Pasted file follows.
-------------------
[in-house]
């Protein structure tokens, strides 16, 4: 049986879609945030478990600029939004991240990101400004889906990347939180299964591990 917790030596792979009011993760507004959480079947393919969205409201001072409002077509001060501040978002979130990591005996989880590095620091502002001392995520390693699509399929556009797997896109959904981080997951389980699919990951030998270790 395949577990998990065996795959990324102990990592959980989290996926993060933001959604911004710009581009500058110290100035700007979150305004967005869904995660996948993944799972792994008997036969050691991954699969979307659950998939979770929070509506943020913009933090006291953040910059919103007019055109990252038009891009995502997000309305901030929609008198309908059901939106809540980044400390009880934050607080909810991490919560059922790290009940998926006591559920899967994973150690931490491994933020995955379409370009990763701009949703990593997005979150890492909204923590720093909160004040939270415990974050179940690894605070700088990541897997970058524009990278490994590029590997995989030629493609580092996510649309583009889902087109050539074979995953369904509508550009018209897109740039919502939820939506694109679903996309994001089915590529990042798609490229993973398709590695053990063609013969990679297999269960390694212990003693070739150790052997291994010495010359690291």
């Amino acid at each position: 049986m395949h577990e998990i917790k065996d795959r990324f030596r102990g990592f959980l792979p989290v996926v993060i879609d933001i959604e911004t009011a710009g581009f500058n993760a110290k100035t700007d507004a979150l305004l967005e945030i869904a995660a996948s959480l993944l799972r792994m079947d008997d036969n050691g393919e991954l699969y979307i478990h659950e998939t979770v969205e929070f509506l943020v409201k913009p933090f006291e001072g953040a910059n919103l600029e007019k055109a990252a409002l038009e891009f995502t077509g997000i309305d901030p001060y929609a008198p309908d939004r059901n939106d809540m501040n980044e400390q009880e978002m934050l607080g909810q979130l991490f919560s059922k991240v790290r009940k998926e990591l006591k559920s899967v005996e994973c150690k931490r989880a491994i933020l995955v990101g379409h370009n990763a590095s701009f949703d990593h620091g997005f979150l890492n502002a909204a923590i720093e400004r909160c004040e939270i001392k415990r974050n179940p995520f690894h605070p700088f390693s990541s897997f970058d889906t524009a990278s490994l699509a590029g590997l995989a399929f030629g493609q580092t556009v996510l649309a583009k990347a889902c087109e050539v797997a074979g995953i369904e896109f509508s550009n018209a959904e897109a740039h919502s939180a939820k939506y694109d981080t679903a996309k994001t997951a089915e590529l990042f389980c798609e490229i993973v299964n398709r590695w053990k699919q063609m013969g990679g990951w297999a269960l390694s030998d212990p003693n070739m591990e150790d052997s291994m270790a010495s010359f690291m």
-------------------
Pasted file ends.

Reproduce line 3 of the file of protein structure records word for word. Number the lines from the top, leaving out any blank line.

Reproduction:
């Amino acid at each position: 049986m395949h577990e998990i917790k065996d795959r990324f030596r102990g990592f959980l792979p989290v996926v993060i879609d933001i959604e911004t009011a710009g581009f500058n993760a110290k100035t700007d507004a979150l305004l967005e945030i869904a995660a996948s959480l993944l799972r792994m079947d008997d036969n050691g393919e991954l699969y979307i478990h659950e998939t979770v969205e929070f509506l943020v409201k913009p933090f006291e001072g953040a910059n919103l600029e007019k055109a990252a409002l038009e891009f995502t077509g997000i309305d901030p001060y929609a008198p309908d939004r059901n939106d809540m501040n980044e400390q009880e978002m934050l607080g909810q979130l991490f919560s059922k991240v790290r009940k998926e990591l006591k559920s899967v005996e994973c150690k931490r989880a491994i933020l995955v990101g379409h370009n990763a590095s701009f949703d990593h620091g997005f979150l890492n502002a909204a923590i720093e400004r909160c004040e939270i001392k415990r974050n179940p995520f690894h605070p700088f390693s990541s897997f970058d889906t524009a990278s490994l699509a590029g590997l995989a399929f030629g493609q580092t556009v996510l649309a583009k990347a889902c087109e050539v797997a074979g995953i369904e896109f509508s550009n018209a959904e897109a740039h919502s939180a939820k939506y694109d981080t679903a996309k994001t997951a089915e590529l990042f389980c798609e490229i993973v299964n398709r590695w053990k699919q063609m013969g990679g990951w297999a269960l390694s030998d212990p003693n070739m591990e150790d052997s291994m270790a010495s010359f690291m």